The fungus that killed frogs – and led to a rise in malaria

Although Bd swept through Central America from the 1980s through the 2000s, it was only recently that the analysis showing its impact on human health could be conducted, says Michael Springborn, the paper’s lead author and a professor and environmental and resource economist at the U.C. Davis. “The data existed, but it wasn’t easy to get,” he says. Over the years, county-level disease records have been digitized in the Costa Rican and Panamanian health ministries, providing an opportunity to combine this epidemiology in a specific statistical model with satellite imagery and ecological surveys that also revealed land characteristics and rainfall, as with data on amphibian declines.

“We always thought about linking up [the die-off] for the people, more people would be interested in it,” says Lips. “We were pretty confident that we could quantify changes in bugs or frogs or water quality or fish or crabs or shrimp. But making that connection with the people was so difficult because the effect was so diffuse and spread over such a large area.”

But precisely because Bd swept through Central America from northwest to southeast in a specific pattern — “a wave that hit district after district over time,” Springborn says — a natural experiment emerged that allowed researchers to identify Costa Rica and Panama to consider in detail before and after the arrival of the mushroom wave. From the medical records, they could see that malaria rates in the districts (called cantons or distritos) were flat before the Bd fungus broke through and started to rise after that. At the peak of the outbreak, six years after Bd’s arrival in an area, malaria cases rose five-fold.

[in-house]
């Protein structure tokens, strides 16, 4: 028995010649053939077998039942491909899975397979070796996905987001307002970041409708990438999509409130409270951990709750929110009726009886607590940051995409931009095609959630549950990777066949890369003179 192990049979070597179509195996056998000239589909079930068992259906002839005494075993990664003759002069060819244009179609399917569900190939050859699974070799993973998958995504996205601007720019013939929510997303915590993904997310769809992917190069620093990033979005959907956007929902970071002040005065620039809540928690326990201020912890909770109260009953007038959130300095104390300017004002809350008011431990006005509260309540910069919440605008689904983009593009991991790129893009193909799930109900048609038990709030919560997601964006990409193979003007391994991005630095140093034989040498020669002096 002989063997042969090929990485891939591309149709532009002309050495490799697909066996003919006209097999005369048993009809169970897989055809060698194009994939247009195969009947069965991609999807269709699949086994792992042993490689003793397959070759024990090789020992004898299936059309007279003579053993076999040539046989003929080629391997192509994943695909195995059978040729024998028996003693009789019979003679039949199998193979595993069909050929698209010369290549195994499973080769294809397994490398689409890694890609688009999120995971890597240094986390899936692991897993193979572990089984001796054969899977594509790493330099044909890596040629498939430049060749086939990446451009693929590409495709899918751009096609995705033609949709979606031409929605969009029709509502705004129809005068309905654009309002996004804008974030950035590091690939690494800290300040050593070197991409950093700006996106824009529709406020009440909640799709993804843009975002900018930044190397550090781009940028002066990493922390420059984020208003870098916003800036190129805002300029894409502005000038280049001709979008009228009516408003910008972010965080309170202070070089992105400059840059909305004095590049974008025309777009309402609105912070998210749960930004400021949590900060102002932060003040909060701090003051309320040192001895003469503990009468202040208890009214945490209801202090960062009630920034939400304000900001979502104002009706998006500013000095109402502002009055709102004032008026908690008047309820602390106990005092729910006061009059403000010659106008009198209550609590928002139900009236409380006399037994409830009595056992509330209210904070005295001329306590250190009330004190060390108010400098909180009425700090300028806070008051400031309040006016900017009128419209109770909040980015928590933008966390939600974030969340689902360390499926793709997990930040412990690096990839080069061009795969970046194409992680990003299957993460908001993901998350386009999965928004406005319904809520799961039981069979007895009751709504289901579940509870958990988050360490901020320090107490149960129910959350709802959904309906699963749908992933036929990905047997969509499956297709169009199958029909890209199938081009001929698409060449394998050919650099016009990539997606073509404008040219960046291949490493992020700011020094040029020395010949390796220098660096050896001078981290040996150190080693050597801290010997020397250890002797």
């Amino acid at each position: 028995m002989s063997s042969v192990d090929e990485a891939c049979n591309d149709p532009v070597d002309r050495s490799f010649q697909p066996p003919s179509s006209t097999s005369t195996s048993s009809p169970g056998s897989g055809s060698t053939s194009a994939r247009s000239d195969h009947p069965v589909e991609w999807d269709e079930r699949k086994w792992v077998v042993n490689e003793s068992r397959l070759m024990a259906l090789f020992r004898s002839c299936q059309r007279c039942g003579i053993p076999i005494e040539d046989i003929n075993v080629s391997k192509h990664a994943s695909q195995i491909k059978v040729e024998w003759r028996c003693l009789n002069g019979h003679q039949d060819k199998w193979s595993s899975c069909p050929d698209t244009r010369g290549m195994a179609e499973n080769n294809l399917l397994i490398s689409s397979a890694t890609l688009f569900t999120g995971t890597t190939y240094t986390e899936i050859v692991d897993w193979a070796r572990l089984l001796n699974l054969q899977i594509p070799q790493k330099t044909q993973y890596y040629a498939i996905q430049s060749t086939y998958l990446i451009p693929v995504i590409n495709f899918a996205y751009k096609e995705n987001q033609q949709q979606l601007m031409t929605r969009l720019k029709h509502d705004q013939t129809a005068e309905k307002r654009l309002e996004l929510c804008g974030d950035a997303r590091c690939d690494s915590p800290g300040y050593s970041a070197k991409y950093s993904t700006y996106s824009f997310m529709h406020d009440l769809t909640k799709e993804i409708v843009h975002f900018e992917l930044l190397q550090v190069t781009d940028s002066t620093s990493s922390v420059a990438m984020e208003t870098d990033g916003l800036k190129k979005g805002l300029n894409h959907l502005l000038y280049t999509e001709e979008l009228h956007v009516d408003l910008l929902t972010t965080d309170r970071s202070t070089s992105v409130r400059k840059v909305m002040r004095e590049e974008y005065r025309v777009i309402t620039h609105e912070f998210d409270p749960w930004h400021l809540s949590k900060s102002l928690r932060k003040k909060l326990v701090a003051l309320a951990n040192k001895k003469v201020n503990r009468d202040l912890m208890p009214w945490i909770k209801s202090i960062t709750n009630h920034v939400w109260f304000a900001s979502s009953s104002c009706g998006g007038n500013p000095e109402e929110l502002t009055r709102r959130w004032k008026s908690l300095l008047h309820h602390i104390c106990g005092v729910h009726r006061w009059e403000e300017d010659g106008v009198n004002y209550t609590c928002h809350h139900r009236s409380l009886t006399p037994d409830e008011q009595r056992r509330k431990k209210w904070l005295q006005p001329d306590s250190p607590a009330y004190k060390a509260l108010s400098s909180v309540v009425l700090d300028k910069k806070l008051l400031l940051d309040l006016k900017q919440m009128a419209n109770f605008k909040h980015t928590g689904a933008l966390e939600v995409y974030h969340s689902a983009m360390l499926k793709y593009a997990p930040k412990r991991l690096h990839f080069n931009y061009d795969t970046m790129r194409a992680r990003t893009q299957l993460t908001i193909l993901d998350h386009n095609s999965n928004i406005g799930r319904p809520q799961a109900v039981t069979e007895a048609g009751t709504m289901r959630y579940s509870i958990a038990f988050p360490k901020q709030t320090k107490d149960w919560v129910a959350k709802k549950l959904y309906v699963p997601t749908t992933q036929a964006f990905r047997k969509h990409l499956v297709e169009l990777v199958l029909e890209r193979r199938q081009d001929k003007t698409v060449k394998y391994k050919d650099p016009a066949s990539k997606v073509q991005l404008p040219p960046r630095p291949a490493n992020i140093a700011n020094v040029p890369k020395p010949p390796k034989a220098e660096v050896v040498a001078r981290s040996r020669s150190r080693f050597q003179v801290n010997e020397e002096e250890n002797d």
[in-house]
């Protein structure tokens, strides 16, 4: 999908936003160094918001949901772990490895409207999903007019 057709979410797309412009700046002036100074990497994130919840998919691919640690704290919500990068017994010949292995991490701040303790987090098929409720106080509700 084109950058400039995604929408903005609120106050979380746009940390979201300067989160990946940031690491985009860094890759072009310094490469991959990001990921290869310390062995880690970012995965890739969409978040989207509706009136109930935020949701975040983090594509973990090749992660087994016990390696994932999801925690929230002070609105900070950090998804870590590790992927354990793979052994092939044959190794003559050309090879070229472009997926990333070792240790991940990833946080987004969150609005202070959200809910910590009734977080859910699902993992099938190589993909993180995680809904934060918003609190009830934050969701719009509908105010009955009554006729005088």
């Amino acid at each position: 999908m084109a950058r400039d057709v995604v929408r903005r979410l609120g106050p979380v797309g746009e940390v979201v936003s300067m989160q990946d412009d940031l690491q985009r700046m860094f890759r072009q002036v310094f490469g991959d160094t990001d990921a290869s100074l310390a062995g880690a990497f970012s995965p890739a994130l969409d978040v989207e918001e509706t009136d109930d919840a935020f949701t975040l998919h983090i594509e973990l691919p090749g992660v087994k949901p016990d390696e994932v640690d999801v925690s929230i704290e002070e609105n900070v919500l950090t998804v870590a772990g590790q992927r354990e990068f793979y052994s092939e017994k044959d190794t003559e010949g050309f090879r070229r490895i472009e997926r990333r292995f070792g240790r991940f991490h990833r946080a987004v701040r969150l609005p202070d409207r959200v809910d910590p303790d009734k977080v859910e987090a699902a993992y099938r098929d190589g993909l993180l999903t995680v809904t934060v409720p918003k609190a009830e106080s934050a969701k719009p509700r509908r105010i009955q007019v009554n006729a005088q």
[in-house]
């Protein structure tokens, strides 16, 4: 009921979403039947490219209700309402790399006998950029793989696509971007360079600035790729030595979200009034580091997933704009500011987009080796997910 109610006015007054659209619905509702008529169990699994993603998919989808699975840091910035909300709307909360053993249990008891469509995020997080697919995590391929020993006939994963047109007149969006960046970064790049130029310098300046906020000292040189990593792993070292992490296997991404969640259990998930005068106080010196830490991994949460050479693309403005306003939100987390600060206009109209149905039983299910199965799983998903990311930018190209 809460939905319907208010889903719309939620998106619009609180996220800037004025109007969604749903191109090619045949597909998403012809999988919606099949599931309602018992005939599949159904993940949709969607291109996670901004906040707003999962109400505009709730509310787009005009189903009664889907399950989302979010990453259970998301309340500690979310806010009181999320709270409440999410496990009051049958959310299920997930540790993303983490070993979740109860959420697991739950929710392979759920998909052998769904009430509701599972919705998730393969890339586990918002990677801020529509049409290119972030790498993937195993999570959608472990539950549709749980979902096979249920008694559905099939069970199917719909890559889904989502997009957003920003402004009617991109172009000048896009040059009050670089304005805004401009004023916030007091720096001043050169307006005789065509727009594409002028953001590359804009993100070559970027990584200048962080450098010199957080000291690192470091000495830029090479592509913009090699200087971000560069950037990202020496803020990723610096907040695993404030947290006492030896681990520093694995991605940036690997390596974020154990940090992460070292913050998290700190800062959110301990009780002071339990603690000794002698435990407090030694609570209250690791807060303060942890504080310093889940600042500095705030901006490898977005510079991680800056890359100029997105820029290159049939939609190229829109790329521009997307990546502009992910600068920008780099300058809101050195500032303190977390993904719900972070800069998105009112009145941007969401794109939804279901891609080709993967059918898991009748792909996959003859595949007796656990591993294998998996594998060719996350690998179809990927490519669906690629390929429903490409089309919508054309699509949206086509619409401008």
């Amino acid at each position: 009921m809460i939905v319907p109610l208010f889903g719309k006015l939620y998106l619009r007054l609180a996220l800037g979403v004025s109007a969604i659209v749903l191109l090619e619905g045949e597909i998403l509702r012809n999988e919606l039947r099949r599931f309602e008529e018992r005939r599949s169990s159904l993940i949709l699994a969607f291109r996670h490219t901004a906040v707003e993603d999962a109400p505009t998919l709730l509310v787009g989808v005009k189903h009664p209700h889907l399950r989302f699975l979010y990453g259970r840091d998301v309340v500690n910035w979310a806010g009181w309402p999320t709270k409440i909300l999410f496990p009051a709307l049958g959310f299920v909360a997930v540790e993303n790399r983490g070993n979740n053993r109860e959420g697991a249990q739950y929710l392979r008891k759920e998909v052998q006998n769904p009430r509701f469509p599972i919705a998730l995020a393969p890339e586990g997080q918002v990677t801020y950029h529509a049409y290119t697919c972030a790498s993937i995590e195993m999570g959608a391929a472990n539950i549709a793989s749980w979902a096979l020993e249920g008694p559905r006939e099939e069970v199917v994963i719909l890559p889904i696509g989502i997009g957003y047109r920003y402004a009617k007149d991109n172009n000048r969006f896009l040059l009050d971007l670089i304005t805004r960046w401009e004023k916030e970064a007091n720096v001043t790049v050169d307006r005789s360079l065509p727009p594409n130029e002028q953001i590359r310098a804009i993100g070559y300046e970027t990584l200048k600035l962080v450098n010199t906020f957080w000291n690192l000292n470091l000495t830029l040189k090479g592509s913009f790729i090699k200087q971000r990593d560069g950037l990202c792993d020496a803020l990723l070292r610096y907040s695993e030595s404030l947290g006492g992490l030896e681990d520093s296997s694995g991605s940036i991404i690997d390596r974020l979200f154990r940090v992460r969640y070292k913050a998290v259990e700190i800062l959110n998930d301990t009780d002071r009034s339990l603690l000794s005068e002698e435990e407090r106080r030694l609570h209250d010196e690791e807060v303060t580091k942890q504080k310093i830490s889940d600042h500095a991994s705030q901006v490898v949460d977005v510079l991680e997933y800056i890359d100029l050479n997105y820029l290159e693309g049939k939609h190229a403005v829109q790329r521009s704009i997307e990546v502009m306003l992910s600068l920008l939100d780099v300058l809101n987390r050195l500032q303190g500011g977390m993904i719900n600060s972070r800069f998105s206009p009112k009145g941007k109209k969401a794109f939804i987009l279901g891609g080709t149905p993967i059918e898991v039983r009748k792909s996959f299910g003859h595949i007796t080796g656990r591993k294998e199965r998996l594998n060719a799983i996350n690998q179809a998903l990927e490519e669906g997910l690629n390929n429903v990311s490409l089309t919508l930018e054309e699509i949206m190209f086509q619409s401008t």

And then they started falling off again, about eight years after the deadly fungus appeared. Researchers aren’t sure why, as most amphibian populations have not recovered from the fungal attack. Although some populations appear to be developing resistance, most have not regained density or diversity. Because the fungus lingers in the environment, they remain at risk.

One part missing from the researchers’ analysis is that there are no concurrent data proving that mosquito populations were increasing in a way that promoted malaria. The surveys they needed – on mosquito densities during and after Bd’s arrival in the 81 counties in Costa Rica and 55 in Panama – simply don’t exist. This makes it difficult for them to determine why malaria has returned, especially since frog populations have not recovered. Springborn suspects this could be due to human intervention, such as governments or organizations noticing the malaria outbreak and spraying insecticides or distributing bed nets. Or it could be that ecosystems were recovering even though frogs weren’t, and other predatory species took advantage of the emptied niche to keep mosquito numbers down.

But the fact that malaria rates have fallen again doesn’t negate the importance of the results. “Bd was mostly a story about the consequences for amphibians, basically: Isn’t it a shame to lose this charismatic group of organisms?” says James P. Collins, evolutionary ecologist and professor at Arizona State University. (Collins has a connection to this research; he oversaw a grant the National Science Foundation awarded Lips in the 1990s.) “There was an ingrained assumption that reducing the world’s biodiversity was bound to be harmful. Connecting the dots with real-world human impact is nice proof of understanding the consequences.”

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